Just when you thought it was okay for the United States to slash its defense budget and withdraw from its international security commitments, reality rears its ugly head. North Korea, that paragon of stability and reasonableness, launches a surprise artillery strike on South Korea. This comes at the end of a year when that same country conducted a totally unprovoked sneak attack on a South Korean warship, sinking it and killing 46 sailors. Oh yes, there is the new report that Pyongyang has unveiled a new uranium enrichment plant intended to provide the North with the material for additional nuclear weapons. This report caused the Seoul government to request the return of U.S. tactical nuclear weapons to the peninsula. A secondary consequence of the crisis has been major declines on international stock markets.
Elsewhere, the news is equally jarring. China chose to strong arm Japan over an incident with a Chinese fishing boat illegally in Japanese waters. Beijing is engaged in a significant military buildup designed to threaten its near-neighbors with ballistic and cruise missiles. Recently, Chinese telecom diverted fifteen percent of all internet traffic to its servers. Perhaps this is a foreshadowing of the future of Chinese cyber warfare. Saudi Arabia and its friends in the Persian Gulf are rapidly building up their arms stores in anticipation of a confrontation with Iran. Iran, in turn, recently completed a series of military exercises intended to test its air defense and sea-control capabilities in the Gulf. According to international reports, Iran and Syria have provided Hezbollah in Lebanon with tens of thousands of rockets and missiles capable of striking Israel. Russia continues to occupy portions of Georgia and to support separatist groups in the Caucusus. Yemen has become the new hotbed for Al Qaeda terrorism. Just offshore, Somali pirates are attacking international shipping at a growing rate. NATO just completed a Summit at which it agreed to focus attention on the growing threats posed by cyber warfare and ballistic missile attacks. Last, but not least, there are the ongoing insurgencies in Iraq and Afghanistan, instability in Pakistan, narco-terrorism from Colombia to the U.S.-Mexican border and crazy states such as Venezuela buying advanced weapons systems.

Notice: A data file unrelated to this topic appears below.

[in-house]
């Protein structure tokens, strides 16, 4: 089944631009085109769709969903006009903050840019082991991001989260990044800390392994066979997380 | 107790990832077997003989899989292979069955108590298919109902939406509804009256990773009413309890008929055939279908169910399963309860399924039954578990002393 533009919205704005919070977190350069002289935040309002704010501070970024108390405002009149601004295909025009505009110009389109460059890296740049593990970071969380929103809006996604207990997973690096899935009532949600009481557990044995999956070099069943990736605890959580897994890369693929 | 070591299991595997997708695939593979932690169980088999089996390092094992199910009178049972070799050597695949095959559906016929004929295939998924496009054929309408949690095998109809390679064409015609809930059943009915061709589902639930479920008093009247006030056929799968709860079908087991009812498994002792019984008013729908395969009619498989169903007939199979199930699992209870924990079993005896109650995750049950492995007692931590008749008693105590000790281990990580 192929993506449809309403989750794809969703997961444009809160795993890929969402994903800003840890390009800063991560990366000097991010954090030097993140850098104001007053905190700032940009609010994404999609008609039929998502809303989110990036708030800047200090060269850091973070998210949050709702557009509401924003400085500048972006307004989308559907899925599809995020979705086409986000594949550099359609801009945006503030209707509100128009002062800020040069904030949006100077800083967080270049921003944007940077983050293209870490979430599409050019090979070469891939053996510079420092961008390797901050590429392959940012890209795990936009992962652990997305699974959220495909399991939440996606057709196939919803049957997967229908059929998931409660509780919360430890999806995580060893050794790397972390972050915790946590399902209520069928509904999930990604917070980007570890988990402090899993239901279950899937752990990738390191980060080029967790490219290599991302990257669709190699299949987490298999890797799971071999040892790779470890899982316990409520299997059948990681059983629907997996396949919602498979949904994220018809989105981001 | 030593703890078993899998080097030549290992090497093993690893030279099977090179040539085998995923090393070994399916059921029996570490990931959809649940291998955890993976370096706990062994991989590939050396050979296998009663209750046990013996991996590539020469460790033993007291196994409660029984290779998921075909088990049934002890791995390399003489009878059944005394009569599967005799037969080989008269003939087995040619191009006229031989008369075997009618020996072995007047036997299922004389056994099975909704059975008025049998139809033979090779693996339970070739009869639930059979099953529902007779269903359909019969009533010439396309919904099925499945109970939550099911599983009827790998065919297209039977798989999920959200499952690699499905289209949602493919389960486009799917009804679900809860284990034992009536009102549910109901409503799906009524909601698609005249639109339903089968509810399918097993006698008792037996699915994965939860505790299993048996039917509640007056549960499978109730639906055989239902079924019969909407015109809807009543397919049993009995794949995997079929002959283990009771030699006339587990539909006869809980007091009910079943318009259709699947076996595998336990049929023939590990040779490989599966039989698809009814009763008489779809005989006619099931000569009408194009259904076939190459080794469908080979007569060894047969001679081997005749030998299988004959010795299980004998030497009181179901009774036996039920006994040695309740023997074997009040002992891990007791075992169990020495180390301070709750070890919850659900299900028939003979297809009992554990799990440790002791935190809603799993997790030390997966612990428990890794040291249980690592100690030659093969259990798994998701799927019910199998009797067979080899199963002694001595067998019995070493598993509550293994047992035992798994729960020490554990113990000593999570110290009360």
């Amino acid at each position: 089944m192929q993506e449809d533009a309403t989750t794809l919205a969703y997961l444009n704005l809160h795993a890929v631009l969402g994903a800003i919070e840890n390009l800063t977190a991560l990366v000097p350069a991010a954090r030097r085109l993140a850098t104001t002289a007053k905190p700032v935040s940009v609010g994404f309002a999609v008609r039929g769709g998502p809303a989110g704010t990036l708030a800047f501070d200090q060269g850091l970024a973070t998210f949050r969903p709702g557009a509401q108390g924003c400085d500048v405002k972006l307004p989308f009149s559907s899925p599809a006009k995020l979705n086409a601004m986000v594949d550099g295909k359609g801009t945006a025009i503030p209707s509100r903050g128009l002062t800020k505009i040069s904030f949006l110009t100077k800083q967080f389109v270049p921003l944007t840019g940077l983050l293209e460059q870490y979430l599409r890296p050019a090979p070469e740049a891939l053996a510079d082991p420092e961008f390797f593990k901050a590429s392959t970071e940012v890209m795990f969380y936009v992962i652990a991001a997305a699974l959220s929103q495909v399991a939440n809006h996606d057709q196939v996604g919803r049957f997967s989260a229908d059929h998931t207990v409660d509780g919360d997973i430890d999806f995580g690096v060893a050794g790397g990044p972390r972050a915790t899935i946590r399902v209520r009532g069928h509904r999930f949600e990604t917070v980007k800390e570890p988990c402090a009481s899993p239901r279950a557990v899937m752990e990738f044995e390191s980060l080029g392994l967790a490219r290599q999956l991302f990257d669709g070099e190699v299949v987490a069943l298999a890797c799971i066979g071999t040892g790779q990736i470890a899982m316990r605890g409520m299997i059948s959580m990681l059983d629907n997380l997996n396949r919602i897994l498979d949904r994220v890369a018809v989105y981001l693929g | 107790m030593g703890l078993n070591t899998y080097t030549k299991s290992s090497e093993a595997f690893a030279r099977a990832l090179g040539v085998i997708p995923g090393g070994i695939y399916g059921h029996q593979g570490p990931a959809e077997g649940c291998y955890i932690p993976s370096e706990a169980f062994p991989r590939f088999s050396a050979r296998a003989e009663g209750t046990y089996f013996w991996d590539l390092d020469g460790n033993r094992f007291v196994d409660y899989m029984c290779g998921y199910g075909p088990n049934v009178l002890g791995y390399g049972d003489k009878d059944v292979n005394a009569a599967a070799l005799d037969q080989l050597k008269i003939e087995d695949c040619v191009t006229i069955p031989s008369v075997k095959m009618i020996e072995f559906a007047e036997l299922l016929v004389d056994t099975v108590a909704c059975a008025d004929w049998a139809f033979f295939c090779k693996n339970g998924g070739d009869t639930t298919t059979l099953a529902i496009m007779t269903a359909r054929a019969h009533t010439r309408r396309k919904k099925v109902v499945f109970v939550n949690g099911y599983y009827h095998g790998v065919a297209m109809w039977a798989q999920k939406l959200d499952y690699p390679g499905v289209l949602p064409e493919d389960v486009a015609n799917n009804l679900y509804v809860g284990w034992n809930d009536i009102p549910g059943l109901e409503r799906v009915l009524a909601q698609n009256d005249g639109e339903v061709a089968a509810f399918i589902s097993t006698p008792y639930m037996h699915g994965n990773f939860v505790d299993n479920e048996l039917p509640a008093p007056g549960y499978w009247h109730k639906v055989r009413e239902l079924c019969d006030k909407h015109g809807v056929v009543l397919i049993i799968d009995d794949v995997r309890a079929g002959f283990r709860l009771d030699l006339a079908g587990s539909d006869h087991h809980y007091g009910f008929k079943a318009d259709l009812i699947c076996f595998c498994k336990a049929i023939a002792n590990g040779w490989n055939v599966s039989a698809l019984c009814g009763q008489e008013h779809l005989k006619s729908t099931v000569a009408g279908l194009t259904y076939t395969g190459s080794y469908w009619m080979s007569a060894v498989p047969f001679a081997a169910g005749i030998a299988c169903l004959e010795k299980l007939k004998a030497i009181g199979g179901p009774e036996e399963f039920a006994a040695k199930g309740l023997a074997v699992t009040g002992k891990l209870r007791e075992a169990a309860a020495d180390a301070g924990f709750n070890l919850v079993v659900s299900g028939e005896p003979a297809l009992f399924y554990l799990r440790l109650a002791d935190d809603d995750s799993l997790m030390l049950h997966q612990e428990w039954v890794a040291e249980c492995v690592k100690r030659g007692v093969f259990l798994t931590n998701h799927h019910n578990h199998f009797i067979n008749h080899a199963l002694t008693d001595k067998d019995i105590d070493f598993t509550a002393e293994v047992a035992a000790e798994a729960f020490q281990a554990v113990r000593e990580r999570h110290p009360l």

What would be the impact on regional stability if the U.S. were to withdraw from key regions such as NATO Europe, the Persian Gulf or Northeast Asia? Without U.S. security guarantees how much greater would the prospect be for one of the myriad confrontations on the Korean peninsula to have resulted in a new war? Who but the United States military can guarantee the free flow of oil through the Persian Gulf? It is the U.S. program for a phased adaptive missile defense system that will serve as the backbone of the new NATO-wide missile shield. It is the U.S. nuclear umbrella alone that is preventing the wholesale proliferation of such systems by America’s allies in their scramble to protect themselves against North Korea, Iran, China and Russia. Advanced U.S. weapon systems including F-15s, 16s, 18s and soon F-35s are the backbone of the air defenses of over thirty countries. Add to these Apache and Blackhawk helicopters, M-1 tanks, Bradley Fighting Vehicles and even Stryker wheeled fighting vehicles and it would be hard to imagine the Free World defending itself absent the United States.
Those who argue that our allies should take responsibility for their own defense often fail to recognize that most of these nations do a lot for themselves. Regardless, the United States has an interest in ensuring those friends and allies remain free from coercion or aggression. It is America’s interest to come to the defense of our allies regardless of their own military capabilities. In addition, only the U.S. can act as a counterweight to the hegemonic tendencies of states such as Iran, China and Russia. A strong U.S. military presence in regions of interest may be the best guarantee against the kind of aggression that would inevitably require U.S. intervention.
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